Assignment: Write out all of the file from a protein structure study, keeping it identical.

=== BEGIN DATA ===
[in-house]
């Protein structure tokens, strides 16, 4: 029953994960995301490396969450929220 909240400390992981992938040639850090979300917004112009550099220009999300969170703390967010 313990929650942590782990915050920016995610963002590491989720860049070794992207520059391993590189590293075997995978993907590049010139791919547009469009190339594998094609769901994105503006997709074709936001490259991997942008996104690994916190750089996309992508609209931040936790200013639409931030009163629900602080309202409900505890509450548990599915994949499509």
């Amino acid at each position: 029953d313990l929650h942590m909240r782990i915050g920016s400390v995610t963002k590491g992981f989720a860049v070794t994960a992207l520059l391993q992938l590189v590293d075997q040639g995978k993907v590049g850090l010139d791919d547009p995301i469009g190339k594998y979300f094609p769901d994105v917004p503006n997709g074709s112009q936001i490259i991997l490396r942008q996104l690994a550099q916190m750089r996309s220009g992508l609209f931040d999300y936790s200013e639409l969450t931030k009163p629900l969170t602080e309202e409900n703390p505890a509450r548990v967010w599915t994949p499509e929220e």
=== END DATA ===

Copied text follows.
[in-house]
């Protein structure tokens, strides 16, 4: 029953994960995301490396969450929220 909240400390992981992938040639850090979300917004112009550099220009999300969170703390967010 313990929650942590782990915050920016995610963002590491989720860049070794992207520059391993590189590293075997995978993907590049010139791919547009469009190339594998094609769901994105503006997709074709936001490259991997942008996104690994916190750089996309992508609209931040936790200013639409931030009163629900602080309202409900505890509450548990599915994949499509």
């Amino acid at each position: 029953d313990l929650h942590m909240r782990i915050g920016s400390v995610t963002k590491g992981f989720a860049v070794t994960a992207l520059l391993q992938l590189v590293d075997q040639g995978k993907v590049g850090l010139d791919d547009p995301i469009g190339k594998y979300f094609p769901d994105v917004p503006n997709g074709s112009q936001i490259i991997l490396r942008q996104l690994a550099q916190m750089r996309s220009g992508l609209f931040d999300y936790s200013e639409l969450t931030k009163p629900l969170t602080e309202e409900n703390p505890a509450r548990v967010w599915t994949p499509e929220e």